At one time or other, all contractors have been faced with a decision to either recalculate the size of an existing service or feeder or just guess at the amount of spare load and install new circuits while hoping for the best. Guessing will usually only get you in trouble.
Section 220.35 was inserted into the National Electrical Code (NEC) to permit actual demand loads to be used in determining existing loads so guessing is not necessary. An actual demand load is the peak load or amount of power that is consumed during a specific time period. Many utility companies provide peak demand meters at the electrical service so they can monitor peak usage of power during high demand periods, and by controlling the peak demands of the customer, the utility companies can better manage their overall demand. This power management permits the utilities to better plan their power generation and overall power supply for a region. The customer can also control their power usage by using energy management devices that will control the peak demand at their service. Utilities usually surcharge customers for high peak power usage, either during certain times of a day or during certain times of the year.
Peak demands recorded by the utility company demand meters can be a valuable resource for the contractor and most utilities will release this information directly to the contractor or to the owner of the property. The contractor then uses this peak demand as verification of the actual peak load being used at the facility. When using this peak load, the contractor must be careful to check with the owner of the property to ensure that there have been no appreciable changes during the past year regarding power consumption at the facility or unusually large equipment loads that may affect the peak demand.
Section 220.35 requires maximum demand data used for this optional calculation to be available and recorded for at least one year. However, where the maximum demand data is not available for at least one year, an exception to this requirement permits the calculated load to be based on the maximum demand of the feeder or service using a recording ammeter or power meter. This measurement must be continuously measured using an average demand read for a 15-minute period each time over a minimum of a 30-day time period. The recording meters must be connected to the highest loaded phase conductor of the service or feeder. This will ensure someone does not record the lowest load possible and use this for the calculation.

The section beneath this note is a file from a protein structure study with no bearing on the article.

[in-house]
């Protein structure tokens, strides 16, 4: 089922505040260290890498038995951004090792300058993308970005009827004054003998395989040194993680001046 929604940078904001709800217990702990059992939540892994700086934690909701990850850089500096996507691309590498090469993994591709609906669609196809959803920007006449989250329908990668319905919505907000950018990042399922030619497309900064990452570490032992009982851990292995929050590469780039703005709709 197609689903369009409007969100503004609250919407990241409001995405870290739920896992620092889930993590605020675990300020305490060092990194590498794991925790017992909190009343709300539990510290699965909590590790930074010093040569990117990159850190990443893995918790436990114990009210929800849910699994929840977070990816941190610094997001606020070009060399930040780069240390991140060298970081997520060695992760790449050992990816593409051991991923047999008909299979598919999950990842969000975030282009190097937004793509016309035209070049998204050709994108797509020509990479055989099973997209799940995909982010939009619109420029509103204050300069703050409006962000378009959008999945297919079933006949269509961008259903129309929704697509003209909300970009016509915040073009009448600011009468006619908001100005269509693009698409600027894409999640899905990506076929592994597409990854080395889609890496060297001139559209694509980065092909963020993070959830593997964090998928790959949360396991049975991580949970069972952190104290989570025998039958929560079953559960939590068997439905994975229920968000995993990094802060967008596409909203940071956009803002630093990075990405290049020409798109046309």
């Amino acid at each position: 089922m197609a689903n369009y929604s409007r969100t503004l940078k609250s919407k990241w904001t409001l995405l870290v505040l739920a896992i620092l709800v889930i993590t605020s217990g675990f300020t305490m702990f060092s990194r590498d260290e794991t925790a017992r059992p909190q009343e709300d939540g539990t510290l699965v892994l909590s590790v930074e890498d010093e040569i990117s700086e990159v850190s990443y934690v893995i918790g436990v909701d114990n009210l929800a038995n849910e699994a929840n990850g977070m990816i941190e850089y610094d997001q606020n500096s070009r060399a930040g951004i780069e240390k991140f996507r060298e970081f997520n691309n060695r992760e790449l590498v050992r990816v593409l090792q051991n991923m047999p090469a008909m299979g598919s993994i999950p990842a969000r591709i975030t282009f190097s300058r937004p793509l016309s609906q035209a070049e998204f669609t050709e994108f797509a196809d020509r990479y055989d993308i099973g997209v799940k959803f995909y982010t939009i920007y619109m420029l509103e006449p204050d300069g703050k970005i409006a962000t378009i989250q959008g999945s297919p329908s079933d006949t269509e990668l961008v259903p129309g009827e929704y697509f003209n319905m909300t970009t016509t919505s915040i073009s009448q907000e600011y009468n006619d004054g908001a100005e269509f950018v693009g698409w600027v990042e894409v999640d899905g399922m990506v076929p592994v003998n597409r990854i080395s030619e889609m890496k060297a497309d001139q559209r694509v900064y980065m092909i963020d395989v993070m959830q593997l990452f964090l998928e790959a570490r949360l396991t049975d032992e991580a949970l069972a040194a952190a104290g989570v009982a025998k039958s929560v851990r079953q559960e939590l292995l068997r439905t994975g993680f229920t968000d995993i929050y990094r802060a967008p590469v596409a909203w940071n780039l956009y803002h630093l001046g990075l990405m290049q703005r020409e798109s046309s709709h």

The recording must be done when the building is occupied and using normal loads; not during a holiday or some other time when work may be light and the facility is not running at peak load. There also may be seasonal conditions that affect the amount of power consumed during the recording time period, such as recording power consumption for a service or a feeder at a facility located in the desert. The facility may use air conditioning units during the summer resulting in a higher peak demand than any heating units would register in the winter, thus greatly affecting any recording done for feeders or services during the winter. If measurements can’t be accomplished during the peak usage of the equipment, then a calculation of the loads is acceptable. Remember, if the loads are seasonal, such as air conditioning or heating, these loads may be non-coincident loads, as mentioned in Section 220.21, and only the larger of the two loads is figured in the calculation. There may be other similar equipment located within the facilities that are only operated periodically or seasonally and these loads must also be taken into consideration.
Once the demand loads are measured and recorded, periodic and seasonal loads have been calculated and entered into the equation, the final part of the calculation will be done. Section 220.35(2) requires the maximum demand that was measured and calculated be multiplied by 125 percent. Any new load must be calculated using all normal requirements for load calculations in the NEC. For example, any new loads operating for three hours or more are considered to be continuous and must be figured at 125 percent, while non-continuous loads would be figured at 100 percent.
The final requirement is located in 220.35(3) and states that to use this optional calculation, a feeder must have overcurrent protection in accordance with Section 240.4 and any service must have overload protection in accordance with 230.90. This just assures standard overcurrent or overload protection.
Using this optional calculation may result in a successful bid and permit you to provide potential savings for the owner of the facility, resulting in a win/win situation. EC
ODE is a staff engineering associate at Underwriters Laboratories Inc., in Research Triangle Park, N.C. He can be reached at 919.549.1726 or at email@example.com.